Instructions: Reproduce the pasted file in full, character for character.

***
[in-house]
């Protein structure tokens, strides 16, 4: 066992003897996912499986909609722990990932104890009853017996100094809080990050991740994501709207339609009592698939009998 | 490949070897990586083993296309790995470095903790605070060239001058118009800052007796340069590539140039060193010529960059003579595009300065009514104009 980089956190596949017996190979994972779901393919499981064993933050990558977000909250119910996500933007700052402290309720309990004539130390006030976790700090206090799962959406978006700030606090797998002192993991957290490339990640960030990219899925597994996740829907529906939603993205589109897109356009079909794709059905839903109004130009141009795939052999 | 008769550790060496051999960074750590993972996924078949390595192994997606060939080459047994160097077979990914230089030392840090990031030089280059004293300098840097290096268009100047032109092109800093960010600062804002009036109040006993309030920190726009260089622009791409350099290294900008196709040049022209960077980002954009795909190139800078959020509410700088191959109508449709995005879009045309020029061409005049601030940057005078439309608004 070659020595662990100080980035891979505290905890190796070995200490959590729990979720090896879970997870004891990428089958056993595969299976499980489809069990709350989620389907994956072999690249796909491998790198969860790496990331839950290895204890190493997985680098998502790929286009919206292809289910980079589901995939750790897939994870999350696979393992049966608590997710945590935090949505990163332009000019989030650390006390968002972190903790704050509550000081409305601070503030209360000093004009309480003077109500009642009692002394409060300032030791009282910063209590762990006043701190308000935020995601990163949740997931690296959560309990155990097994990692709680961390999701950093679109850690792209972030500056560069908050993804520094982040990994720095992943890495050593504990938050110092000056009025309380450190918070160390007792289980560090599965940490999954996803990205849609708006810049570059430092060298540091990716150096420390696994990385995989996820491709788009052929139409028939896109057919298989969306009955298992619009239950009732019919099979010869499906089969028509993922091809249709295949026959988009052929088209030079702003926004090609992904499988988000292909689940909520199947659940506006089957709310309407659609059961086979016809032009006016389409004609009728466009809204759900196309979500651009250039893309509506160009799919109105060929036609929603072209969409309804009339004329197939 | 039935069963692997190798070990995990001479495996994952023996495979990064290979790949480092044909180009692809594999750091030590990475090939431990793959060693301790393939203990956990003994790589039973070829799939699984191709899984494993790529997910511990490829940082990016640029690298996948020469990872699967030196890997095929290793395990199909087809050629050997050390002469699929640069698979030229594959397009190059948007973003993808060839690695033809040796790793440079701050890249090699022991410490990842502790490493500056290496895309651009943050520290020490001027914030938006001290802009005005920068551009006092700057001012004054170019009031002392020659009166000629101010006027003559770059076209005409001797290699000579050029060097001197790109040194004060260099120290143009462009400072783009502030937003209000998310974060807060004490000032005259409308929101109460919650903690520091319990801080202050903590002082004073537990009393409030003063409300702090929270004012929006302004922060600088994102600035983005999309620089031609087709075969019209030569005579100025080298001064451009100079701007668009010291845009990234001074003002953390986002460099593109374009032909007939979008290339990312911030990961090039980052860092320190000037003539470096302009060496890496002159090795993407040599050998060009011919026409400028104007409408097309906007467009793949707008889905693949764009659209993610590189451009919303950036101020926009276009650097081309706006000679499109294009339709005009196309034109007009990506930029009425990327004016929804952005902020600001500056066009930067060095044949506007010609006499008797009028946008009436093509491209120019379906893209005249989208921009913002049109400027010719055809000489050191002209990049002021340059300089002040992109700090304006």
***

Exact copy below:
[in-house]
């Protein structure tokens, strides 16, 4: 066992003897996912499986909609722990990932104890009853017996100094809080990050991740994501709207339609009592698939009998 | 490949070897990586083993296309790995470095903790605070060239001058118009800052007796340069590539140039060193010529960059003579595009300065009514104009 980089956190596949017996190979994972779901393919499981064993933050990558977000909250119910996500933007700052402290309720309990004539130390006030976790700090206090799962959406978006700030606090797998002192993991957290490339990640960030990219899925597994996740829907529906939603993205589109897109356009079909794709059905839903109004130009141009795939052999 | 008769550790060496051999960074750590993972996924078949390595192994997606060939080459047994160097077979990914230089030392840090990031030089280059004293300098840097290096268009100047032109092109800093960010600062804002009036109040006993309030920190726009260089622009791409350099290294900008196709040049022209960077980002954009795909190139800078959020509410700088191959109508449709995005879009045309020029061409005049601030940057005078439309608004 070659020595662990100080980035891979505290905890190796070995200490959590729990979720090896879970997870004891990428089958056993595969299976499980489809069990709350989620389907994956072999690249796909491998790198969860790496990331839950290895204890190493997985680098998502790929286009919206292809289910980079589901995939750790897939994870999350696979393992049966608590997710945590935090949505990163332009000019989030650390006390968002972190903790704050509550000081409305601070503030209360000093004009309480003077109500009642009692002394409060300032030791009282910063209590762990006043701190308000935020995601990163949740997931690296959560309990155990097994990692709680961390999701950093679109850690792209972030500056560069908050993804520094982040990994720095992943890495050593504990938050110092000056009025309380450190918070160390007792289980560090599965940490999954996803990205849609708006810049570059430092060298540091990716150096420390696994990385995989996820491709788009052929139409028939896109057919298989969306009955298992619009239950009732019919099979010869499906089969028509993922091809249709295949026959988009052929088209030079702003926004090609992904499988988000292909689940909520199947659940506006089957709310309407659609059961086979016809032009006016389409004609009728466009809204759900196309979500651009250039893309509506160009799919109105060929036609929603072209969409309804009339004329197939 | 039935069963692997190798070990995990001479495996994952023996495979990064290979790949480092044909180009692809594999750091030590990475090939431990793959060693301790393939203990956990003994790589039973070829799939699984191709899984494993790529997910511990490829940082990016640029690298996948020469990872699967030196890997095929290793395990199909087809050629050997050390002469699929640069698979030229594959397009190059948007973003993808060839690695033809040796790793440079701050890249090699022991410490990842502790490493500056290496895309651009943050520290020490001027914030938006001290802009005005920068551009006092700057001012004054170019009031002392020659009166000629101010006027003559770059076209005409001797290699000579050029060097001197790109040194004060260099120290143009462009400072783009502030937003209000998310974060807060004490000032005259409308929101109460919650903690520091319990801080202050903590002082004073537990009393409030003063409300702090929270004012929006302004922060600088994102600035983005999309620089031609087709075969019209030569005579100025080298001064451009100079701007668009010291845009990234001074003002953390986002460099593109374009032909007939979008290339990312911030990961090039980052860092320190000037003539470096302009060496890496002159090795993407040599050998060009011919026409400028104007409408097309906007467009793949707008889905693949764009659209993610590189451009919303950036101020926009276009650097081309706006000679499109294009339709005009196309034109007009990506930029009425990327004016929804952005902020600001500056066009930067060095044949506007010609006499008797009028946008009436093509491209120019379906893209005249989208921009913002049109400027010719055809000489050191002209990049002021340059300089002040992109700090304006």